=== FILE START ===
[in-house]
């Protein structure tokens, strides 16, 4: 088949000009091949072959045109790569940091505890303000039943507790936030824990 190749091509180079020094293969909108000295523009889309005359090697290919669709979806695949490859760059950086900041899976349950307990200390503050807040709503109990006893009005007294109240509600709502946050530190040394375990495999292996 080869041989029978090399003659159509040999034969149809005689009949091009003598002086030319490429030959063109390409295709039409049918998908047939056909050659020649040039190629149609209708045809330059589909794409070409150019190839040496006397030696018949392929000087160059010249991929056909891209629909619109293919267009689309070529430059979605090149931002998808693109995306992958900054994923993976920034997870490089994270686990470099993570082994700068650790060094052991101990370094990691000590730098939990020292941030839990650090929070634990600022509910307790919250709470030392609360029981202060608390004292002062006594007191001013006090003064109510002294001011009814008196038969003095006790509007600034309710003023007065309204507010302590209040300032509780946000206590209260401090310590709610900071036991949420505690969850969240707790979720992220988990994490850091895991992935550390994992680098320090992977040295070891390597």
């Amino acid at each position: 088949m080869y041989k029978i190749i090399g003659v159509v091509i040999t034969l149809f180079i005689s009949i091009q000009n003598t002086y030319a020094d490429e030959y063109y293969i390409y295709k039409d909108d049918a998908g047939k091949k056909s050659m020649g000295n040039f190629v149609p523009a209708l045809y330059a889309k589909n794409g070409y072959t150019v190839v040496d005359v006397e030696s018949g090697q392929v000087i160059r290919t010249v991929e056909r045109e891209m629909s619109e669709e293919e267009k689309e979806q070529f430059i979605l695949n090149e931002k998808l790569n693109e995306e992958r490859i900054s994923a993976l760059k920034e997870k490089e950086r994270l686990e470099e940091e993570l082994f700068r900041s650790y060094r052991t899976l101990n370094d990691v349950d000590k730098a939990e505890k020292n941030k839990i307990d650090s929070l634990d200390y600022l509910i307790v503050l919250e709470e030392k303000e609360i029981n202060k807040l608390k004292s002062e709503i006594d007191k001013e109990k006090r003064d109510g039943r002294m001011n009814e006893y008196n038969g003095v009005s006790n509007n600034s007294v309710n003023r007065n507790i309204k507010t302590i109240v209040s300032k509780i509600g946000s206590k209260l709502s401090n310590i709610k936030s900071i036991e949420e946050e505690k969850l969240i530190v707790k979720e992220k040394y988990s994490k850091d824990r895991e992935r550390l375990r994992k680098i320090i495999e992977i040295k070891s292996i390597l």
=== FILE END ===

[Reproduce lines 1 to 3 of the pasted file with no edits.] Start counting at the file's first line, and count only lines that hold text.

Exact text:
[in-house]
């Protein structure tokens, strides 16, 4: 088949000009091949072959045109790569940091505890303000039943507790936030824990 190749091509180079020094293969909108000295523009889309005359090697290919669709979806695949490859760059950086900041899976349950307990200390503050807040709503109990006893009005007294109240509600709502946050530190040394375990495999292996 080869041989029978090399003659159509040999034969149809005689009949091009003598002086030319490429030959063109390409295709039409049918998908047939056909050659020649040039190629149609209708045809330059589909794409070409150019190839040496006397030696018949392929000087160059010249991929056909891209629909619109293919267009689309070529430059979605090149931002998808693109995306992958900054994923993976920034997870490089994270686990470099993570082994700068650790060094052991101990370094990691000590730098939990020292941030839990650090929070634990600022509910307790919250709470030392609360029981202060608390004292002062006594007191001013006090003064109510002294001011009814008196038969003095006790509007600034309710003023007065309204507010302590209040300032509780946000206590209260401090310590709610900071036991949420505690969850969240707790979720992220988990994490850091895991992935550390994992680098320090992977040295070891390597």
């Amino acid at each position: 088949m080869y041989k029978i190749i090399g003659v159509v091509i040999t034969l149809f180079i005689s009949i091009q000009n003598t002086y030319a020094d490429e030959y063109y293969i390409y295709k039409d909108d049918a998908g047939k091949k056909s050659m020649g000295n040039f190629v149609p523009a209708l045809y330059a889309k589909n794409g070409y072959t150019v190839v040496d005359v006397e030696s018949g090697q392929v000087i160059r290919t010249v991929e056909r045109e891209m629909s619109e669709e293919e267009k689309e979806q070529f430059i979605l695949n090149e931002k998808l790569n693109e995306e992958r490859i900054s994923a993976l760059k920034e997870k490089e950086r994270l686990e470099e940091e993570l082994f700068r900041s650790y060094r052991t899976l101990n370094d990691v349950d000590k730098a939990e505890k020292n941030k839990i307990d650090s929070l634990d200390y600022l509910i307790v503050l919250e709470e030392k303000e609360i029981n202060k807040l608390k004292s002062e709503i006594d007191k001013e109990k006090r003064d109510g039943r002294m001011n009814e006893y008196n038969g003095v009005s006790n509007n600034s007294v309710n003023r007065n507790i309204k507010t302590i109240v209040s300032k509780i509600g946000s206590k209260l709502s401090n310590i709610k936030s900071i036991e949420e946050e505690k969850l969240i530190v707790k979720e992220k040394y988990s994490k850091d824990r895991e992935r550390l375990r994992k680098i320090i495999e992977i040295k070891s292996i390597l």